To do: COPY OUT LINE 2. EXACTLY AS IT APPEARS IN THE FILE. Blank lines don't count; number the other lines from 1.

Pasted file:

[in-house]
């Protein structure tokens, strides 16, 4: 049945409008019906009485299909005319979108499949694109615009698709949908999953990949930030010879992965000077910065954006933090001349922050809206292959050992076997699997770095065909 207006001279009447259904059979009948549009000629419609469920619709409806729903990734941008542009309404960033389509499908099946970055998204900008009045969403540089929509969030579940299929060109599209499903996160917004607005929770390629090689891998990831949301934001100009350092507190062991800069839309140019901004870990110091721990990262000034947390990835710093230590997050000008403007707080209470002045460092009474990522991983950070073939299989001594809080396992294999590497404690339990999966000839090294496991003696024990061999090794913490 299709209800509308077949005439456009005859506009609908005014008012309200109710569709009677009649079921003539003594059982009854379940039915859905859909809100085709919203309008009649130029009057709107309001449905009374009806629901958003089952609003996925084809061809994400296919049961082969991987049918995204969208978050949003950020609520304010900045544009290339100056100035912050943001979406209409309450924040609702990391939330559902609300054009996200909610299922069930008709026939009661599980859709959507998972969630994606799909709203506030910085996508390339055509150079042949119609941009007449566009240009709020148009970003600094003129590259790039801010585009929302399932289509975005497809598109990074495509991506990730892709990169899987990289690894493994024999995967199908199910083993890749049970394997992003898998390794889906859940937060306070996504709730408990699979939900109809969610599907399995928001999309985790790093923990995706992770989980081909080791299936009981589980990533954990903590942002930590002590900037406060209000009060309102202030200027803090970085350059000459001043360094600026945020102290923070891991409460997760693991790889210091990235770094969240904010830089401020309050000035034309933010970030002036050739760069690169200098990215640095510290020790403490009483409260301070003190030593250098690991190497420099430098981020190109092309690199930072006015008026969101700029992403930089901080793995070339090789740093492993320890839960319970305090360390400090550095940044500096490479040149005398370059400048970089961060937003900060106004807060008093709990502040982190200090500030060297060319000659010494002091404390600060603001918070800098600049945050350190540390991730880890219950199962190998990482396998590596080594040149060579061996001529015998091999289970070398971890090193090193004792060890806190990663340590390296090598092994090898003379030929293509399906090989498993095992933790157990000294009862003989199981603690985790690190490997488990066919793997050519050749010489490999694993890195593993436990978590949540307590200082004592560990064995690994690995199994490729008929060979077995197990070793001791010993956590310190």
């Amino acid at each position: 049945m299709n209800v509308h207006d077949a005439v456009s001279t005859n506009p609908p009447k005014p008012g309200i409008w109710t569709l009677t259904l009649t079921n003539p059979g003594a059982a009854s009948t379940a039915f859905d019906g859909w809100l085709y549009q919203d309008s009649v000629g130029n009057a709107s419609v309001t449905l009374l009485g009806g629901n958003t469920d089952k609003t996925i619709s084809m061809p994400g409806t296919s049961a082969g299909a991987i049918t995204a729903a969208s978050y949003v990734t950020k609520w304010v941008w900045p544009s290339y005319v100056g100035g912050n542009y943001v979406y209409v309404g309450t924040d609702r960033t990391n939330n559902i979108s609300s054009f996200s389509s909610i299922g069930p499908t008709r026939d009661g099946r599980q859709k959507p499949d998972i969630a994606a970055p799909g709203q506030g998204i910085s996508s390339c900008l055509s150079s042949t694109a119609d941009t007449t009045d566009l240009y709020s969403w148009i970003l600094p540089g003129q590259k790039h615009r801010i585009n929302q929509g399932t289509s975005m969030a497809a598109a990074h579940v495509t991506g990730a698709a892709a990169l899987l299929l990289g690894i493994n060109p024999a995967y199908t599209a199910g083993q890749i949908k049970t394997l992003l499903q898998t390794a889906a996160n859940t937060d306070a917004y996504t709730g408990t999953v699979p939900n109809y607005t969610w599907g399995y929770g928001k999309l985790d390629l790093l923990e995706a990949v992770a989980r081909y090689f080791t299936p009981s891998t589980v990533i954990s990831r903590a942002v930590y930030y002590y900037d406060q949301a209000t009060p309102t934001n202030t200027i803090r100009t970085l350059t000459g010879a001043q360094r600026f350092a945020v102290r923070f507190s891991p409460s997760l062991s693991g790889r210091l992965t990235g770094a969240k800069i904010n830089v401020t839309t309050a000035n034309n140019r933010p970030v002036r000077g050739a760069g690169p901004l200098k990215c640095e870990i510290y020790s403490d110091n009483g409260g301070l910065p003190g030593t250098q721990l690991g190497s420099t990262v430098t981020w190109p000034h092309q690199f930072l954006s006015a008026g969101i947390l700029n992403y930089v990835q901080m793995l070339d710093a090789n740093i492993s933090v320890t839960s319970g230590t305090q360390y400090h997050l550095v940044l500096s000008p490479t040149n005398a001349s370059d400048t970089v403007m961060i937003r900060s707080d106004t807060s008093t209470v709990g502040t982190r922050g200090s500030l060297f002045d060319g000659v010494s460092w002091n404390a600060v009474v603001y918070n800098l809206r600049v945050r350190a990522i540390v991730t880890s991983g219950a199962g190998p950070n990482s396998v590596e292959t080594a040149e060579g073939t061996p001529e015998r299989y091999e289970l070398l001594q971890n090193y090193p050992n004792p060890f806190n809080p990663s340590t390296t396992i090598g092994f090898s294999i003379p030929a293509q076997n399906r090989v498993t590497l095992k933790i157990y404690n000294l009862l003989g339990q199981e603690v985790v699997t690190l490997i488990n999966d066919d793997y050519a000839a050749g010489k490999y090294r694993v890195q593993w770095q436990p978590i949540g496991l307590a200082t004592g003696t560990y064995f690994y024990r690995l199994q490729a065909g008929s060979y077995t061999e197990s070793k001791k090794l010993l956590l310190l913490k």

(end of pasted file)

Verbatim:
């Protein structure tokens, strides 16, 4: 049945409008019906009485299909005319979108499949694109615009698709949908999953990949930030010879992965000077910065954006933090001349922050809206292959050992076997699997770095065909 207006001279009447259904059979009948549009000629419609469920619709409806729903990734941008542009309404960033389509499908099946970055998204900008009045969403540089929509969030579940299929060109599209499903996160917004607005929770390629090689891998990831949301934001100009350092507190062991800069839309140019901004870990110091721990990262000034947390990835710093230590997050000008403007707080209470002045460092009474990522991983950070073939299989001594809080396992294999590497404690339990999966000839090294496991003696024990061999090794913490 299709209800509308077949005439456009005859506009609908005014008012309200109710569709009677009649079921003539003594059982009854379940039915859905859909809100085709919203309008009649130029009057709107309001449905009374009806629901958003089952609003996925084809061809994400296919049961082969991987049918995204969208978050949003950020609520304010900045544009290339100056100035912050943001979406209409309450924040609702990391939330559902609300054009996200909610299922069930008709026939009661599980859709959507998972969630994606799909709203506030910085996508390339055509150079042949119609941009007449566009240009709020148009970003600094003129590259790039801010585009929302399932289509975005497809598109990074495509991506990730892709990169899987990289690894493994024999995967199908199910083993890749049970394997992003898998390794889906859940937060306070996504709730408990699979939900109809969610599907399995928001999309985790790093923990995706992770989980081909080791299936009981589980990533954990903590942002930590002590900037406060209000009060309102202030200027803090970085350059000459001043360094600026945020102290923070891991409460997760693991790889210091990235770094969240904010830089401020309050000035034309933010970030002036050739760069690169200098990215640095510290020790403490009483409260301070003190030593250098690991190497420099430098981020190109092309690199930072006015008026969101700029992403930089901080793995070339090789740093492993320890839960319970305090360390400090550095940044500096490479040149005398370059400048970089961060937003900060106004807060008093709990502040982190200090500030060297060319000659010494002091404390600060603001918070800098600049945050350190540390991730880890219950199962190998990482396998590596080594040149060579061996001529015998091999289970070398971890090193090193004792060890806190990663340590390296090598092994090898003379030929293509399906090989498993095992933790157990000294009862003989199981603690985790690190490997488990066919793997050519050749010489490999694993890195593993436990978590949540307590200082004592560990064995690994690995199994490729008929060979077995197990070793001791010993956590310190």